The majority staff of the Judiciary Committee of the House of Representatives has issued a report to accompany the resolution for today’s second impeachment of President Donald Trump for incitement of insurrection. Earlier this week, my former colleague Alan Dershowitz argued in Newsweek that First Amendment protections against a criminal conviction for incitement to riot make impeachment over the president’s role in last week’s events at the Capitol unconstitutional. I want to explain why this claim carries no weight.
Dershowitz wrote that Trump’s speech last week, “disturbing as it may have been—is within the core protection of political speech.” He pointed to Brandenburg v. Ohio, where the Supreme Court ruled that the government cannot prohibit speech unless it is specifically “directed to inciting or producing imminent lawless action” and “is likely to incite or produce such action.” (In Brandenburg, the Court found that a short speech by a Ku Klux Klan leader at an Ohio farm saying that there might have to be “some revengeance taken” and referencing a march to take place later in Washington, D.C. was protected by the First Amendment from a state charge of “criminal syndicalism” because any lawless action incited was not imminent.)
There are a number of ways that the president’s speech, in which he told his supporters that “if you don’t fight like hell you’re not going to have a country anymore” and to march to Congress at that very moment in the hopes of disrupting the Electoral Vote count, differs from the facts of Brandenburg. But more importantly, the question at the moment isn’t whether the president could be charged with incitement to violence in criminal court. It’s whether the president can be impeached for his actions, both arising from the speech and from his actions (and inactions) as the crowd stormed the Capitol and he was implored to help. It feels profoundly cramped to take the facts of last week and the impeachment arising from them and respond with a doctrinal application of Brandenburg.
Suppose these facts, based on reporting around the events, bear out at trial:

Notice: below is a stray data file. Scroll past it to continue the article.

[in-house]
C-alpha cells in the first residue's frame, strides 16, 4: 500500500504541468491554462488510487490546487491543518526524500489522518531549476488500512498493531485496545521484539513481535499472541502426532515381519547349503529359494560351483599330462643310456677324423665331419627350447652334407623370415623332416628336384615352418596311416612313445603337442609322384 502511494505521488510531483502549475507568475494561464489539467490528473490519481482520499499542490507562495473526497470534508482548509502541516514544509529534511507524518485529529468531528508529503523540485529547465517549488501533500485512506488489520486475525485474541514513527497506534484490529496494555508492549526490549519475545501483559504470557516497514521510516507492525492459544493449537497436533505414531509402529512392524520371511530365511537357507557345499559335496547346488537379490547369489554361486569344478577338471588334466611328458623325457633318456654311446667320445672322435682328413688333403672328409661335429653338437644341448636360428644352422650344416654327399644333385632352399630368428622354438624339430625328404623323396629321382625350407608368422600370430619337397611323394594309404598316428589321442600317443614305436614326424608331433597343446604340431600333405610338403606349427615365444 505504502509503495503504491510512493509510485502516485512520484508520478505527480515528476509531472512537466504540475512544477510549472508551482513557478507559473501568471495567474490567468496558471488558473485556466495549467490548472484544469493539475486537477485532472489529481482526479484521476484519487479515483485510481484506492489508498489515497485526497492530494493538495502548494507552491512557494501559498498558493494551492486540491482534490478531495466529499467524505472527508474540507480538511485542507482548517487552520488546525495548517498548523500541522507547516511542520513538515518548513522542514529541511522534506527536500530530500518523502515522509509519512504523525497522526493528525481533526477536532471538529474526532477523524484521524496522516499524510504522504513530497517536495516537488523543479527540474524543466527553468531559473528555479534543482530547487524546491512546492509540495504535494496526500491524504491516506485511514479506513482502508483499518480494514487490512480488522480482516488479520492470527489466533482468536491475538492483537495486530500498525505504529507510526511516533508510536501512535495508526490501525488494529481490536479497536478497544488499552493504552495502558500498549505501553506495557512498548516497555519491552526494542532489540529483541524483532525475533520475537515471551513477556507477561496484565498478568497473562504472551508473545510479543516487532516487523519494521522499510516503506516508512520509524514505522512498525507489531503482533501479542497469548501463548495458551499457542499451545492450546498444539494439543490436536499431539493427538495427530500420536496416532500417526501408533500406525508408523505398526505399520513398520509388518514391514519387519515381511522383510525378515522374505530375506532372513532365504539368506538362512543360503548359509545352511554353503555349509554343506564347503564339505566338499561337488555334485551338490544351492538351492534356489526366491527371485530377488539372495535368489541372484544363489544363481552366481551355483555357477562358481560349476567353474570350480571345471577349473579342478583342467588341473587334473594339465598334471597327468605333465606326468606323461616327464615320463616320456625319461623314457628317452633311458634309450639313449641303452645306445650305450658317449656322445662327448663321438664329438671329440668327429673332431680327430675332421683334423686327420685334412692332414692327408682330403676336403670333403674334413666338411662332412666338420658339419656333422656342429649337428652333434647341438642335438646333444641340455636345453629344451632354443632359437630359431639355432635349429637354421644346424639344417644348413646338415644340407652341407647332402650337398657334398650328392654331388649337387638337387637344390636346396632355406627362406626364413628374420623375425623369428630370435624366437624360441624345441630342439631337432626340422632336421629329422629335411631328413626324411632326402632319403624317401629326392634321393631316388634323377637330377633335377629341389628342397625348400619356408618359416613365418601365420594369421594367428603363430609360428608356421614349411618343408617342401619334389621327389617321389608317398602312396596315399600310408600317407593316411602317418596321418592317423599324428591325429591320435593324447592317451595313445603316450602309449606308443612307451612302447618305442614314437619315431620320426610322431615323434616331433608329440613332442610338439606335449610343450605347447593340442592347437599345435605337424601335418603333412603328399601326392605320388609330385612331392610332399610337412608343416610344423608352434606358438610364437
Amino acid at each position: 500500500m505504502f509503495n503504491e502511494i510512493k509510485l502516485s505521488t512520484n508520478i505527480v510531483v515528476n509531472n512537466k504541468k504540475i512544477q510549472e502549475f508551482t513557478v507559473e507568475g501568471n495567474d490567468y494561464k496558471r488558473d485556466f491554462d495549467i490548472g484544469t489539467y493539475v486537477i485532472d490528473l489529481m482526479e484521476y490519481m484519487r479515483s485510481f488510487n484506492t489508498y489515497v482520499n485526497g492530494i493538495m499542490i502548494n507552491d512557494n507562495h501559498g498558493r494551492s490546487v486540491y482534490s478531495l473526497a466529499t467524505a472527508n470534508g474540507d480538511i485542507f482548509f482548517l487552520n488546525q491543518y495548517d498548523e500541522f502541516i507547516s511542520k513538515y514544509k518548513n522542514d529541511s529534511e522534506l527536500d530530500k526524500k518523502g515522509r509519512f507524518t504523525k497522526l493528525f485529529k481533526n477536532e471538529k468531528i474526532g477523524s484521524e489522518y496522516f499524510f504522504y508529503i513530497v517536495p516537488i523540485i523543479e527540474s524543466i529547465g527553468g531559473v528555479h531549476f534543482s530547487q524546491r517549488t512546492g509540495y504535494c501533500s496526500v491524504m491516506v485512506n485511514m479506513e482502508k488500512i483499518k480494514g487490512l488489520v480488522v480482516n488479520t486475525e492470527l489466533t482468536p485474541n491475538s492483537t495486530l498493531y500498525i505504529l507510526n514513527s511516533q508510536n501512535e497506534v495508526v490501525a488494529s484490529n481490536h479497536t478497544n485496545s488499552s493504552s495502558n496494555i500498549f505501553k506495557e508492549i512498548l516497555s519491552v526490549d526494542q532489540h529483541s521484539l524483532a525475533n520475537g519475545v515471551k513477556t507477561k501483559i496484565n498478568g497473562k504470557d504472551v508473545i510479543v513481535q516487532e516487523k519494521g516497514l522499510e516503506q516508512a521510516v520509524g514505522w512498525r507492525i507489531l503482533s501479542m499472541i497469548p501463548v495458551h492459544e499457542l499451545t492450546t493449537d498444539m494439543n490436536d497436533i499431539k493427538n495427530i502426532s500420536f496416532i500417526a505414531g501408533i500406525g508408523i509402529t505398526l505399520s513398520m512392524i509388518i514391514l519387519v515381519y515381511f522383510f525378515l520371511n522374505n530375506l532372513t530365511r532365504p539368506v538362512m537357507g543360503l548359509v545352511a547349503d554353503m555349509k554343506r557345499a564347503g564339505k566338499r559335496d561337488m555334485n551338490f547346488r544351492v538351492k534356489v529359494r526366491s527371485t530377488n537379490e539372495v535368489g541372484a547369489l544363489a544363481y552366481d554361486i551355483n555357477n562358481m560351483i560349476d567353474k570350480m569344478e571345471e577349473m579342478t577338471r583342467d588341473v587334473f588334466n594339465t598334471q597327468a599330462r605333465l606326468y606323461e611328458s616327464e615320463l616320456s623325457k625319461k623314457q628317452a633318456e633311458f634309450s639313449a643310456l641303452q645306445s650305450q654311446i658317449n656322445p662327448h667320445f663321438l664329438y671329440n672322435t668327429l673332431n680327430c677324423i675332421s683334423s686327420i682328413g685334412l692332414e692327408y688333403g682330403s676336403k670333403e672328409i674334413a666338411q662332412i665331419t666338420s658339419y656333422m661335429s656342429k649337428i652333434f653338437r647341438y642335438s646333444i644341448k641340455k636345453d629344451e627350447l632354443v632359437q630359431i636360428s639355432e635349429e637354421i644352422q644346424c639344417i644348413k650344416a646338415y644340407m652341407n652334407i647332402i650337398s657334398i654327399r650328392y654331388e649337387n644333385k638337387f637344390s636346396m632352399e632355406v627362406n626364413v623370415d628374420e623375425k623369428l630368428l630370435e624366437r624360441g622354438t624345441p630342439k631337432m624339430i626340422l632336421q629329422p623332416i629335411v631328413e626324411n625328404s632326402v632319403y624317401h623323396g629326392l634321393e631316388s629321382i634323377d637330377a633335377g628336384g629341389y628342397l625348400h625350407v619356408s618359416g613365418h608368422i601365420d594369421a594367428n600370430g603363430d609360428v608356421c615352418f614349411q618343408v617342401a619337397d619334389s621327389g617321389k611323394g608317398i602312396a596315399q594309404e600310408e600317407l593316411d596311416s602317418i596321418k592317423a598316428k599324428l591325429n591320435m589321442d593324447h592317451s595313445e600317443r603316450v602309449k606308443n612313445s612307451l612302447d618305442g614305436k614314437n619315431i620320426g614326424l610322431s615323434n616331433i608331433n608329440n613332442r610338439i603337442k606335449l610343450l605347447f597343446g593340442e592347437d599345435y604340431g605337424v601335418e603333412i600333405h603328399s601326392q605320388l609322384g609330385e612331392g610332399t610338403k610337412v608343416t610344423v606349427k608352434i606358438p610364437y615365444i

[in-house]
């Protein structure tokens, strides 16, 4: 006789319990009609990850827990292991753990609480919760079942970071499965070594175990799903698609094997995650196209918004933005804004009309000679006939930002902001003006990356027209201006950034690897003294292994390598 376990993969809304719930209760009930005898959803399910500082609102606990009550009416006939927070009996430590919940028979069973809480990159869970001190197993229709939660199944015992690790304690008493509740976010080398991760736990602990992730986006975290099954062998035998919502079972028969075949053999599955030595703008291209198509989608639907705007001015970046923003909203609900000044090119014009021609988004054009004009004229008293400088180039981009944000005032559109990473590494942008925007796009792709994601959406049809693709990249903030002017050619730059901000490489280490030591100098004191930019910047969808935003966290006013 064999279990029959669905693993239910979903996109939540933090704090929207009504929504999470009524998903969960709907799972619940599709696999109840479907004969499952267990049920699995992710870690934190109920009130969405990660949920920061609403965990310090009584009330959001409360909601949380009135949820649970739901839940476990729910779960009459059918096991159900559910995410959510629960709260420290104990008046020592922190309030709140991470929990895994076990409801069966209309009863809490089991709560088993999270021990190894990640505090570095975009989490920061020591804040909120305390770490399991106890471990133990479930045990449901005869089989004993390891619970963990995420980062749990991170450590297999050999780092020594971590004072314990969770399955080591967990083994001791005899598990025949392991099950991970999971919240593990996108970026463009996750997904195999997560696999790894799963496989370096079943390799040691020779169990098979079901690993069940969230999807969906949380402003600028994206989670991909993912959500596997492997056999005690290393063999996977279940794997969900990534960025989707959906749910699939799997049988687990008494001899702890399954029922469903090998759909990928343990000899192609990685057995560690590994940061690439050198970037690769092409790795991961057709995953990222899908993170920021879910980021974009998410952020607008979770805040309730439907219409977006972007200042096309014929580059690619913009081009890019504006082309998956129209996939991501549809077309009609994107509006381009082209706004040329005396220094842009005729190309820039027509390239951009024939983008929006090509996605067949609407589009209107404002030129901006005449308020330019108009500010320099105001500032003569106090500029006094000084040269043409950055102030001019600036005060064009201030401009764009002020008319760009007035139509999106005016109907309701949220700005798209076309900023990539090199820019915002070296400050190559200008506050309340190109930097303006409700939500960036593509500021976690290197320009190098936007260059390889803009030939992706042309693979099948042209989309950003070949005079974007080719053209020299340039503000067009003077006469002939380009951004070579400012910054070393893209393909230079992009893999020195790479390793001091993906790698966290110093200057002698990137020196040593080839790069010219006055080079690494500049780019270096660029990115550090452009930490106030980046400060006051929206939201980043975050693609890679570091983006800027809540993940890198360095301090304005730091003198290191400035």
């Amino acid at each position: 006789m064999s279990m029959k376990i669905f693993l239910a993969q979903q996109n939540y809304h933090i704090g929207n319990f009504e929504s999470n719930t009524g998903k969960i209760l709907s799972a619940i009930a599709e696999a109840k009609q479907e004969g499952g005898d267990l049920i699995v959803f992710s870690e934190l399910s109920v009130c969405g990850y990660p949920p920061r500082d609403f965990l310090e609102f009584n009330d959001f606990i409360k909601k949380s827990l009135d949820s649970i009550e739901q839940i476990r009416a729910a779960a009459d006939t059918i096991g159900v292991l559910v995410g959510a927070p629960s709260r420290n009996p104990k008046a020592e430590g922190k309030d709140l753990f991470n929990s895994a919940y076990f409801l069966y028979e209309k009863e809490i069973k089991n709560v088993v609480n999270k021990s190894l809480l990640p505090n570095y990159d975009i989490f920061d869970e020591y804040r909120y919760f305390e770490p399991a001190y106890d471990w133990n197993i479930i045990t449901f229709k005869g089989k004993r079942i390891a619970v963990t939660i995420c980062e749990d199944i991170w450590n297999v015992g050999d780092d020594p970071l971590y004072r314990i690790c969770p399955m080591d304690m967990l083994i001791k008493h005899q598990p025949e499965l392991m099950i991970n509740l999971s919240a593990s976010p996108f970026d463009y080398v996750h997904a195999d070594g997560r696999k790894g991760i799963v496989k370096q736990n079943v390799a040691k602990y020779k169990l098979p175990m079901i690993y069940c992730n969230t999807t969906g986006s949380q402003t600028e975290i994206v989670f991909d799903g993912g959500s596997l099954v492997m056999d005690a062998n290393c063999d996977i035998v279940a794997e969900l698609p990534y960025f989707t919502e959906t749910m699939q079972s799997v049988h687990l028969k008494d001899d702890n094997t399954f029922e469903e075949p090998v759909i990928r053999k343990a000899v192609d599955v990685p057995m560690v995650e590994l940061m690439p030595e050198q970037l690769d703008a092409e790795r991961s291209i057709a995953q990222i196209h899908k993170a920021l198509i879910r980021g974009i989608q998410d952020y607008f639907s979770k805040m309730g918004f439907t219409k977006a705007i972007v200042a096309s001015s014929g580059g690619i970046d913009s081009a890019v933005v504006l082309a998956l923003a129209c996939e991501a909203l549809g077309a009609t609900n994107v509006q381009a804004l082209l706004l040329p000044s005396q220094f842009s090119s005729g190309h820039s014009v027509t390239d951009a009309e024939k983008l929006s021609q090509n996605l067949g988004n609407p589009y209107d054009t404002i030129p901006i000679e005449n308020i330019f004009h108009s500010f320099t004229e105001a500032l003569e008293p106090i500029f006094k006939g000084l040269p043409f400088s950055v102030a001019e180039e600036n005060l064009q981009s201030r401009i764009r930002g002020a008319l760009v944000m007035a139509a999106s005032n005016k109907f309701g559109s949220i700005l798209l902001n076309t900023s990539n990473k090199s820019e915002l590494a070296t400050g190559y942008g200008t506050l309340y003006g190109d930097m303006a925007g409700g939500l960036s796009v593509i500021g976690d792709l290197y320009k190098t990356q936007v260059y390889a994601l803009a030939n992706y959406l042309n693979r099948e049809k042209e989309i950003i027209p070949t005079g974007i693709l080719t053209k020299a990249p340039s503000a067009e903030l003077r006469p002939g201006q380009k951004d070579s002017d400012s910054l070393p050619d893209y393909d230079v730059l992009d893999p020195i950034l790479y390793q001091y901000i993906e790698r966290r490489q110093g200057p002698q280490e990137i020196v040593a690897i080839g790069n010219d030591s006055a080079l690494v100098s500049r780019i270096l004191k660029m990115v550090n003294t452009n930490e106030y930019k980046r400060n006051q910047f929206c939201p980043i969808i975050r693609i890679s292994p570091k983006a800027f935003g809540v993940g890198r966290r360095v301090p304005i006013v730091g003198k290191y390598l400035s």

The president gave a speech demanding that his vice president immediately undertake an unconstitutional act for the purpose of keeping Trump in office, specifically by preventing the proper tallying of the Electoral College votes by a Joint Session of Congress. He incited the crowd to riot, even if Brandenburg might find the First Amendment’s imminence requirement not satisfied for criminal prosecution purposes. Some outside the Capitol erected gallows, while others within the Capitol sought to find the vice president and members of Congress so that they could be harmed, and possibly even hanged. The entire rest of the top of government, apart from the president, was in the Capitol at the time: both Houses of Congress and the vice-president. Had they been massacred or otherwise incapacitated, the president would be, as a king, able to fire any other officials at his pleasure who might defy him or seek to effectuate a court order against him.
As some members of Congress fled their respective chambers (that is, those who were not pinned down in the House Gallery and who therefore had to shelter in place for longer), they conveyed direct pleas for immediate help to the president, specifically in the form of asking the president to make a statement to his supporters calling for calm, and for him to send National Guard reinforcements to the overwhelmed Capitol Police. The president refused to act, because he was watching what was happening on TV and, as Josh Marshall summarizes, he liked what he was seeing. The Washington Post reported:
But as senators and House members trapped inside the U.S. Capitol on Wednesday begged for immediate help during the siege, they struggled to get through to the president, who — safely ensconced in the West Wing — was too busy watching fiery TV images of the crisis unfolding around them to act or even bother to hear their pleas.
“He was hard to reach, and you know why? Because it was live TV,” said one close Trump adviser. “If it’s TiVo, he just hits pause and takes the calls. If it’s live TV, he watches it, and he was just watching it all unfold.”